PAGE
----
The education industry may be able to enjoy a new invention that will help them save thousands of dollars on replacing old, obsolete computers.
Neverware, a New York City-based startup, is offering a plug-and-play solution designed to boost performance of old computers for a small monthly fee, according to Marti Benedetti of Entrepreneur.com.
The new software was developed by Neverware especially for schools and education centers that spend tremendous amounts of money — in short supply in an era of tight education budgets — to upgrade their old computers.
The new solution is a large-computer-sized box called a “Juicebox” that can be plugged into schools’ old computers and make them operate like new. This cost effective way of boosting computers performance has a special appeal to budget-constrained schools who are committed to using education technology in spite of a difficult balance sheet.
Neverware was founded by Jonathan Hefter, who observed that most schools spend too much money to update their aging computer fleet. In 2009, he decided to develop software to help schools save money in a simple, efficient way.
Hefter, 27, came up with the idea for his business in 2009 as a senior at the Wharton School at the University of Pennsylvania. Realizing that most schools might need to replace their computers every four years, he figured why not invent a device that could quickly and easily make a slow, outdated laptop fast and efficient. With this, Hefter joined a market for education software and services estimated at $7.8 billion by the Software & Information Industry Association.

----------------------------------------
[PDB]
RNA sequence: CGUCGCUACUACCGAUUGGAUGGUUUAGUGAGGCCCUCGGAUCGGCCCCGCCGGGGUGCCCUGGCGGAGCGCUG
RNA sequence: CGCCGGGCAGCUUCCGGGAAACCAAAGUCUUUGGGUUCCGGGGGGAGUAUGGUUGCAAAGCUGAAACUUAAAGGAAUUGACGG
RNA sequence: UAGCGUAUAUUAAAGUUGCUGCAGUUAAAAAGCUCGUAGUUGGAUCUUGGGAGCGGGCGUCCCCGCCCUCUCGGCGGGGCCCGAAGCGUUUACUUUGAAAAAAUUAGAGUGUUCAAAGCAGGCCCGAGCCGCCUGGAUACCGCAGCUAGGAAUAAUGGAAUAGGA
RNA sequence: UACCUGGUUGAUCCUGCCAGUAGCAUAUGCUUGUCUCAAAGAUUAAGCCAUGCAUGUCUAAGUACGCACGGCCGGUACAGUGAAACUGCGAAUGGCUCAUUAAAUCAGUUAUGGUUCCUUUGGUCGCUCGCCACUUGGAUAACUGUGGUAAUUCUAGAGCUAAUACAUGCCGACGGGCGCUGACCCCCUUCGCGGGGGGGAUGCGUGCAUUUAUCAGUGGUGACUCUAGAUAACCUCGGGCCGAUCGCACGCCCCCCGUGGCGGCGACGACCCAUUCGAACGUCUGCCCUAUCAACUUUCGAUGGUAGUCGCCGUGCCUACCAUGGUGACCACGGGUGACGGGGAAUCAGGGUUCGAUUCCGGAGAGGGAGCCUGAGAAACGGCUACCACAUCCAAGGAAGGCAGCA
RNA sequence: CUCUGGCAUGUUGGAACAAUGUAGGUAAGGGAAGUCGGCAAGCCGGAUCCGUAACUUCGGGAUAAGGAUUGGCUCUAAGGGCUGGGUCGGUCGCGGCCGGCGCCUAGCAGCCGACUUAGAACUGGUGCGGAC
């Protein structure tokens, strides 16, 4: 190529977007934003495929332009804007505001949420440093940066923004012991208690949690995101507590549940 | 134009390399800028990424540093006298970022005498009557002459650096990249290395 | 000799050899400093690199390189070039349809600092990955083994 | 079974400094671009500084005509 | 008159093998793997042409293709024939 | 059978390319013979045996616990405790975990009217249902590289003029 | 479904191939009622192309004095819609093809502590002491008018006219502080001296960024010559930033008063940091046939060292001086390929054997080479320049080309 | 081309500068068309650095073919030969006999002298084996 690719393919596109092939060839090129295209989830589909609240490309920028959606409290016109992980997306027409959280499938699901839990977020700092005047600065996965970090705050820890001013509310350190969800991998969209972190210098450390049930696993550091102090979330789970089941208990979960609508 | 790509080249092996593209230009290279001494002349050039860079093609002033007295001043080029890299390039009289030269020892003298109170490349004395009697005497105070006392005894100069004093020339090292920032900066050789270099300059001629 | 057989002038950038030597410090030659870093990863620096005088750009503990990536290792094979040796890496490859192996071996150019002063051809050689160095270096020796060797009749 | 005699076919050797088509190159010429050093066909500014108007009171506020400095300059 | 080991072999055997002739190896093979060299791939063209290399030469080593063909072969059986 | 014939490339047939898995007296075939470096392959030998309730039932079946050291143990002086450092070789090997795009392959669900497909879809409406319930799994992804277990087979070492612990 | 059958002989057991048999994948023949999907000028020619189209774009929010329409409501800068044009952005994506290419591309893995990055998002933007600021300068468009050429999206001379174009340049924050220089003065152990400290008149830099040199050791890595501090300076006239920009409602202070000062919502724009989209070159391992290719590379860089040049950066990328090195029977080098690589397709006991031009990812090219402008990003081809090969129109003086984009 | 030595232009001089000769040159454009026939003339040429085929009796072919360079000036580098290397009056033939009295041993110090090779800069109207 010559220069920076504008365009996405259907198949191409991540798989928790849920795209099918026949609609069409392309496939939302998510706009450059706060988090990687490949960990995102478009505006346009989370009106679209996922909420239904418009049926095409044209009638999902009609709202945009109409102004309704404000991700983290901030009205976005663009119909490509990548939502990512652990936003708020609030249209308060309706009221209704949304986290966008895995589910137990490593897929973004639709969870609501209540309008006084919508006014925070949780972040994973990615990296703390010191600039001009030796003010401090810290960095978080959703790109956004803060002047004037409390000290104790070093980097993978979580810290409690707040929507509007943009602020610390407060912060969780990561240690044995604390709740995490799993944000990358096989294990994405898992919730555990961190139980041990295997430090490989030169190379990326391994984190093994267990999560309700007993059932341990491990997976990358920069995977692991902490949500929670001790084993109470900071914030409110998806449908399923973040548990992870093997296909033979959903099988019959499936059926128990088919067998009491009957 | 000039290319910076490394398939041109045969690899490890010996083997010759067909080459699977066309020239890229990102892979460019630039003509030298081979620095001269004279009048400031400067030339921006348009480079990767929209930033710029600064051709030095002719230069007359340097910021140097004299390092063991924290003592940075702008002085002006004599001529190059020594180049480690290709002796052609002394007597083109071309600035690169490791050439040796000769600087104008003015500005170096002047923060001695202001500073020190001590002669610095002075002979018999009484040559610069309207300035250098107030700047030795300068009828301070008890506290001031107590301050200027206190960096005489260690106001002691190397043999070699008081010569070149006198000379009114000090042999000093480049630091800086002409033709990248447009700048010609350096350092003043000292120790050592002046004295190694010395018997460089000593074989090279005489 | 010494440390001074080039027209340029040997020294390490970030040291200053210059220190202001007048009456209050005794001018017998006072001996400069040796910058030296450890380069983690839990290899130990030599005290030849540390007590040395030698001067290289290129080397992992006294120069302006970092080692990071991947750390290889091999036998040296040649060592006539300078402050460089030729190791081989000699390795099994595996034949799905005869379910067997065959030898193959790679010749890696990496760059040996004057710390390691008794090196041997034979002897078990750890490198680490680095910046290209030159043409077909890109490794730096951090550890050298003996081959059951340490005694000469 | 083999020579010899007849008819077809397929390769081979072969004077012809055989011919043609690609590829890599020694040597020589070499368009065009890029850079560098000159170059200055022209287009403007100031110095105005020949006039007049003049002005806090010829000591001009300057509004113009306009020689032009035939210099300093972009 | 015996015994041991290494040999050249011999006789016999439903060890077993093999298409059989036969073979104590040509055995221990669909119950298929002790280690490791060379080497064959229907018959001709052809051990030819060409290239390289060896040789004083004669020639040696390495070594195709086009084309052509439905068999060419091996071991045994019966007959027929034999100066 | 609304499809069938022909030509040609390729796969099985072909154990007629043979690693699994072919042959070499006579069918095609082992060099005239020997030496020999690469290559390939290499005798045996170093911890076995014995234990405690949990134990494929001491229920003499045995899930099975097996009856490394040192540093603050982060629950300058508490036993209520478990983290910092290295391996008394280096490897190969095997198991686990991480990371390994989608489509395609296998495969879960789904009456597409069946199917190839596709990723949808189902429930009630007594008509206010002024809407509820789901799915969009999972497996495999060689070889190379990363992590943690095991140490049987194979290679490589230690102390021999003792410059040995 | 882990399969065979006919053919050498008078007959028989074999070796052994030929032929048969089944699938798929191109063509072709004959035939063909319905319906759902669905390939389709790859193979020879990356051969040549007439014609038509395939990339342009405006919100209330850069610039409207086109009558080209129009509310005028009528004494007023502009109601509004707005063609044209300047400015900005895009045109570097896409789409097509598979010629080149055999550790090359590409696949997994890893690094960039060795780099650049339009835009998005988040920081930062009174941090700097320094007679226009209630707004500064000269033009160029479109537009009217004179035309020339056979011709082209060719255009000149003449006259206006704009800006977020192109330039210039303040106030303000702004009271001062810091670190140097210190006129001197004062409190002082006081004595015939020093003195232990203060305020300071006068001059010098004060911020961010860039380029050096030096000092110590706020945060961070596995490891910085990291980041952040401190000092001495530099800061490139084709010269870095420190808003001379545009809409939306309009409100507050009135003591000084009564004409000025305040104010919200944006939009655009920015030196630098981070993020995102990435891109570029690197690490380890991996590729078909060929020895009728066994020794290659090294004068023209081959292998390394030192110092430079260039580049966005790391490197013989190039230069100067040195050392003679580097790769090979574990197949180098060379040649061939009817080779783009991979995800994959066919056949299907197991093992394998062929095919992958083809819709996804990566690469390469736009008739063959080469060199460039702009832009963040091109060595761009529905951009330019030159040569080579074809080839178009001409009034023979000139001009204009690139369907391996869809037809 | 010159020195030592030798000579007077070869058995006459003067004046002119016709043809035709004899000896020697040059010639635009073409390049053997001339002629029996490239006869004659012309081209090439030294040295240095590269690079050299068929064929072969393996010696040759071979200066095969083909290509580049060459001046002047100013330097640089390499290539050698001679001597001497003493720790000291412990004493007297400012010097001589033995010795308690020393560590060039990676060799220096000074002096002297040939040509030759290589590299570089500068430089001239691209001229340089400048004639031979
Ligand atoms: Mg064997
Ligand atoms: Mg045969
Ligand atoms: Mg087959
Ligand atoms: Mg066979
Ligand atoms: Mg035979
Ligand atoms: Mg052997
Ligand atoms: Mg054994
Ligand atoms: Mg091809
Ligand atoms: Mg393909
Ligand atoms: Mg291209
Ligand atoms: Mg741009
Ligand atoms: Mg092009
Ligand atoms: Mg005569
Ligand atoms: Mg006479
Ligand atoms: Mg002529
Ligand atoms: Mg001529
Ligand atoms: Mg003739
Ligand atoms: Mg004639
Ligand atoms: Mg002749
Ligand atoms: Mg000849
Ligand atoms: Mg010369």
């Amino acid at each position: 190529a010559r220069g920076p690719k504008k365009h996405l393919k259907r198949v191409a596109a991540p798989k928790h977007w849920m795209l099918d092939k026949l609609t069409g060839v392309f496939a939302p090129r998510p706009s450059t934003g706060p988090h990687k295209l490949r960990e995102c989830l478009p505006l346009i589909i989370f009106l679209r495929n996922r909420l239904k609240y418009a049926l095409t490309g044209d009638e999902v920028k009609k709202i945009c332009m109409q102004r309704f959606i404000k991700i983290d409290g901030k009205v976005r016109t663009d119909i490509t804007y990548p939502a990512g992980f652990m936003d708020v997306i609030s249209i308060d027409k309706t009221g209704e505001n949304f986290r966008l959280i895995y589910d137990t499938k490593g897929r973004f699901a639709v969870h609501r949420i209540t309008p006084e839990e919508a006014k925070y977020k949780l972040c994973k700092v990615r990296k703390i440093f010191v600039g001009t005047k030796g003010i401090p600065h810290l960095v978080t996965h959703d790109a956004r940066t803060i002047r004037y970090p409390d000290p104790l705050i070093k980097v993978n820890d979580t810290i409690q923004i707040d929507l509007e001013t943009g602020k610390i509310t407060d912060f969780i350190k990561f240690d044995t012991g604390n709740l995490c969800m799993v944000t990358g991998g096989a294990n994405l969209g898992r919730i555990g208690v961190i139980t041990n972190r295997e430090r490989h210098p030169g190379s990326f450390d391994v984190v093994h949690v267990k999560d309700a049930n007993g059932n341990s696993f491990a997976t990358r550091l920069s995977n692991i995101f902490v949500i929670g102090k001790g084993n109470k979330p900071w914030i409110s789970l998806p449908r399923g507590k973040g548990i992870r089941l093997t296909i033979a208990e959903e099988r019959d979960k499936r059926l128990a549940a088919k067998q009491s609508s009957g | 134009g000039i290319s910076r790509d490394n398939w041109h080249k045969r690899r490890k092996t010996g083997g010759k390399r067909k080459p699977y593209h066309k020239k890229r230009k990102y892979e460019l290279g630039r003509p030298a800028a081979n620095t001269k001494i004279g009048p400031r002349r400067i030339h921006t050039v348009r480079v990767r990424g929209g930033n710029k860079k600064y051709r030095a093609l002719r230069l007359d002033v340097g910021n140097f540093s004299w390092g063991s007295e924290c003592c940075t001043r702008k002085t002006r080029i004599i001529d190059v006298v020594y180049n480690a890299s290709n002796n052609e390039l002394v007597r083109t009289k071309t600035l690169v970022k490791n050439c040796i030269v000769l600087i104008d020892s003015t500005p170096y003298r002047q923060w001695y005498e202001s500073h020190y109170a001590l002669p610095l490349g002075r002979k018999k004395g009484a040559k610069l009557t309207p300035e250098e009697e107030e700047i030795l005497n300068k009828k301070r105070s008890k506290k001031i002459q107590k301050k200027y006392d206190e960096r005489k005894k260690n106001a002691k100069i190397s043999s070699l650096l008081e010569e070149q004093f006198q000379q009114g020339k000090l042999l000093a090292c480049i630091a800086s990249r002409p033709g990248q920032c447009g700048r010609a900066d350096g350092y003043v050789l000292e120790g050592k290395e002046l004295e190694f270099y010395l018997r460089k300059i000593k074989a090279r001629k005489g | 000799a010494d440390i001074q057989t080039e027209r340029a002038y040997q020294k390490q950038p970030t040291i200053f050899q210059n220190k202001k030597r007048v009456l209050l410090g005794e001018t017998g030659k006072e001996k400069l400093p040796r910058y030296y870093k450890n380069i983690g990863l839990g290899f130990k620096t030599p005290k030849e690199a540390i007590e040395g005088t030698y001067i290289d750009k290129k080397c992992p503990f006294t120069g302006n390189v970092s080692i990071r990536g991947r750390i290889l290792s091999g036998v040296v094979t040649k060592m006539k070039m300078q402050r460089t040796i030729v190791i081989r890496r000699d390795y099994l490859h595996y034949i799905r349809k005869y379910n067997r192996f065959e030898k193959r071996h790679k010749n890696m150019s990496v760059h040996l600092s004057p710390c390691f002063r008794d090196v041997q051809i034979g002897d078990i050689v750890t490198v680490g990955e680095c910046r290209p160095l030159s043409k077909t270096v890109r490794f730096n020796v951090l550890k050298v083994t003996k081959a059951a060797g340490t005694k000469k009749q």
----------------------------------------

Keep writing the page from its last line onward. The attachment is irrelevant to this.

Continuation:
Neverware began installing its software in schools in early 2013 and recently secured $1 million in a funding round from investors including Thrive Capital, Khosla Ventures, General Catalyst, Collaborative Fund, and Nihal Mehta.
Neverware currently has several clients within the New York Department of Education, contracting with individual schools by meeting with principals and district superintendents directly, and is looking into additional markets.
Neverware is looking for new markets for its innovative technology, going beyond education to potentially target small and large businesses.
Demand for the Neverware solution is huge, Hefter said, adding that they planned to sign contracts with five schools in the first half of this year. Hefter was wrong, though — they went into double digits, as Neverware’s solution appealed to schools looking to save, on average, between 40% and 50% in hardware and maintenance costs.
Neverware installs a powerful server that connects to a school’s existing computers, taking over the ‘heavy lifting’ and allowing the computers to run like new. Neverware’s pricing is based on affordable subscription model designed to fit into any school’s annual budget, according to Neverware’s website. Neverware takes just two days to update 100 computers.
Hefter said that computers will never slow during the contract period because Neverware controls all the equipment virtually and ensures the speed of the service increases in time to match the speed of the latest computers. The system is virtually maintenance-free for customers.